In the Journals

Sarcopenia linked to severe liver fibrosis in NAFLD patients

Researchers found an association between sarcopenia and severity of fibrosis and steatosis among a Western population of patients with nonalcoholic fatty liver disease in a prospective study.

“In a cohort of Western patients with NAFLD and at high prevalence of metabolic disorders and liver damage, sarcopenia is a marker/risk factor for the severity of steatosis and fibrosis, independently of well-known hepatic and metabolic risk factors,” investigators wrote.

The researchers prospectively evaluated the prevalence and risk factors for sarcopenia across the spectrum of liver disease among 225 “relatively healthy” patients with NAFLD (mean age, 48 years; 63% men) recruited from an Italian hospital. Overall, 71% of the patients met criteria for visceral obesity, 45% had impaired fasting glucose or diabetes and 33% had hypertension.

Liver biopsies showed two-thirds of the patients had grade 2-3 steatosis, 81% had NASH and one in three patients had F3-F4 fibrosis. Bioelectrical impedance analysis showed 43.6% of patients had sarcopenia, primarily in older patients and women, with insulin resistance, obesity, altered glucose regulator or diabetes, or higher blood pressure.

Sarcopenia prevalence increased in a linear fashion with fibrosis severity, and compared with F2 or below, the prevalence of severe fibrosis (F3-F4) was increased more than twofold among patients with sarcopenia (48.3% vs. 20.4%; P < .001).

The association between sarcopenia and severe fibrosis held after adjusting for confounders (OR = 2.36; 95% CI, 1.16-4.77), along with older age (>50 years; OR = 6.53; 95% CI, 2.95-14.4), impaired fasting glucose or diabetes (OR = 2.14; 95% CI, 1.05-4.35) and NASH (OR = 13.3; 95% CI, 1.64-108.1).

The investigators also observed a significant association between sarcopenia and NASH (P = .01), steatosis severity (P = .006) and ballooning (P = .01), but multivariable analysis showed only the association with severe steatosis (grade 3) held after adjusting for sex, visceral obesity and impaired fasting glucose or diabetes (OR = 2.02; 95% CI, 1.06-3.83).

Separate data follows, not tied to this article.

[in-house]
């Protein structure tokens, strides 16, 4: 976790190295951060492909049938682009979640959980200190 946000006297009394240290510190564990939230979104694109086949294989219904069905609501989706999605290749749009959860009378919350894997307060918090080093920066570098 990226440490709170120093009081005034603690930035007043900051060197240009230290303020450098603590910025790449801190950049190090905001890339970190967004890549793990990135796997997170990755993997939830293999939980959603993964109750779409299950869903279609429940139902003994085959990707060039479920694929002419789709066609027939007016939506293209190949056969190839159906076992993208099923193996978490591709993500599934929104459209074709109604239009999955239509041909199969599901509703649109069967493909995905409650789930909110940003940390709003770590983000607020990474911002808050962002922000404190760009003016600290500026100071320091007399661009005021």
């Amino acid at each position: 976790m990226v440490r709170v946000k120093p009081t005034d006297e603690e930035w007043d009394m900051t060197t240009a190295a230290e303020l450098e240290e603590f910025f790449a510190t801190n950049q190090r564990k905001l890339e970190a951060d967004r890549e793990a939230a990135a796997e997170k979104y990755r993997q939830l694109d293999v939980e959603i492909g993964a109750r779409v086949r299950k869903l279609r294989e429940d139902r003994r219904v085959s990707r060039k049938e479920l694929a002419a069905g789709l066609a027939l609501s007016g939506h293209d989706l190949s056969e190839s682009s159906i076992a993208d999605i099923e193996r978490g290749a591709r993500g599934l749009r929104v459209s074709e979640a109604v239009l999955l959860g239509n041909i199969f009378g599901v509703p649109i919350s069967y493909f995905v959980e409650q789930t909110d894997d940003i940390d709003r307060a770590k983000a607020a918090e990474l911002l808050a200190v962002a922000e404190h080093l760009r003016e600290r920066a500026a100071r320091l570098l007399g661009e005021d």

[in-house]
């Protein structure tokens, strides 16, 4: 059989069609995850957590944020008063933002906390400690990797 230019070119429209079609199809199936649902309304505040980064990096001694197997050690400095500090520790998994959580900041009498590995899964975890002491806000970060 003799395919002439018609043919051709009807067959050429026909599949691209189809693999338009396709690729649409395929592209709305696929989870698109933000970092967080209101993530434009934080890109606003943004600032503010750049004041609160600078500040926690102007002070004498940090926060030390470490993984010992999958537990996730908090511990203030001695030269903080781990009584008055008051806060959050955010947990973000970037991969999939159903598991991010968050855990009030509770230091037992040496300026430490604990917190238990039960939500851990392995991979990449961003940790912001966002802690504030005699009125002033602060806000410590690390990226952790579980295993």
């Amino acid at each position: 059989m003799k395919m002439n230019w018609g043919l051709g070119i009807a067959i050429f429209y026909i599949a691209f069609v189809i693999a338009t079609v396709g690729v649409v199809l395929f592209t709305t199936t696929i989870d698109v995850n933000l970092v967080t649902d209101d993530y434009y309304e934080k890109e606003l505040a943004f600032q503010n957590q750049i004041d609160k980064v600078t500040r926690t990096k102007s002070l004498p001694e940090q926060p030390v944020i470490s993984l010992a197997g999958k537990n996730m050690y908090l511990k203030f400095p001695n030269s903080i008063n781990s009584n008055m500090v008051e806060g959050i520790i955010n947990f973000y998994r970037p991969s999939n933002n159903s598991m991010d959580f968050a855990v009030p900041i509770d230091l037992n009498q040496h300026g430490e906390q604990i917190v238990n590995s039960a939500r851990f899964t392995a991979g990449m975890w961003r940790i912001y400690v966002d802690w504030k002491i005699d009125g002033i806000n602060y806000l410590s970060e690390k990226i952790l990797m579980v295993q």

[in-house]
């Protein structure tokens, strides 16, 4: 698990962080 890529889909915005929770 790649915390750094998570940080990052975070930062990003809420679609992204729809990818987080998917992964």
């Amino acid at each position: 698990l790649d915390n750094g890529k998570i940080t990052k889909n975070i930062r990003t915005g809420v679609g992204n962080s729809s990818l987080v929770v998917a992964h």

Study limitations include the inability to establish causality because of the cross-sectional study design, and the diagnosis of sarcopenia based on skeletal muscle mass index measured by bioelectrical impedance analysis, which is not the gold standard method, the researchers acknowledged.

“Sarcopenia may be corrected by adequate nutritional support,” they concluded. “Further studies are needed to assess the impact of sarcopenia correction on hepatic and metabolic complications in NAFLD patients.” – by Adam Leitenberger

Disclosures: The researchers report no relevant financial disclosures.

Researchers found an association between sarcopenia and severity of fibrosis and steatosis among a Western population of patients with nonalcoholic fatty liver disease in a prospective study.

“In a cohort of Western patients with NAFLD and at high prevalence of metabolic disorders and liver damage, sarcopenia is a marker/risk factor for the severity of steatosis and fibrosis, independently of well-known hepatic and metabolic risk factors,” investigators wrote.

The researchers prospectively evaluated the prevalence and risk factors for sarcopenia across the spectrum of liver disease among 225 “relatively healthy” patients with NAFLD (mean age, 48 years; 63% men) recruited from an Italian hospital. Overall, 71% of the patients met criteria for visceral obesity, 45% had impaired fasting glucose or diabetes and 33% had hypertension.

Liver biopsies showed two-thirds of the patients had grade 2-3 steatosis, 81% had NASH and one in three patients had F3-F4 fibrosis. Bioelectrical impedance analysis showed 43.6% of patients had sarcopenia, primarily in older patients and women, with insulin resistance, obesity, altered glucose regulator or diabetes, or higher blood pressure.

Sarcopenia prevalence increased in a linear fashion with fibrosis severity, and compared with F2 or below, the prevalence of severe fibrosis (F3-F4) was increased more than twofold among patients with sarcopenia (48.3% vs. 20.4%; P < .001).

The association between sarcopenia and severe fibrosis held after adjusting for confounders (OR = 2.36; 95% CI, 1.16-4.77), along with older age (>50 years; OR = 6.53; 95% CI, 2.95-14.4), impaired fasting glucose or diabetes (OR = 2.14; 95% CI, 1.05-4.35) and NASH (OR = 13.3; 95% CI, 1.64-108.1).

The investigators also observed a significant association between sarcopenia and NASH (P = .01), steatosis severity (P = .006) and ballooning (P = .01), but multivariable analysis showed only the association with severe steatosis (grade 3) held after adjusting for sex, visceral obesity and impaired fasting glucose or diabetes (OR = 2.02; 95% CI, 1.06-3.83).

Study limitations include the inability to establish causality because of the cross-sectional study design, and the diagnosis of sarcopenia based on skeletal muscle mass index measured by bioelectrical impedance analysis, which is not the gold standard method, the researchers acknowledged.

“Sarcopenia may be corrected by adequate nutritional support,” they concluded. “Further studies are needed to assess the impact of sarcopenia correction on hepatic and metabolic complications in NAFLD patients.” – by Adam Leitenberger

Disclosures: The researchers report no relevant financial disclosures.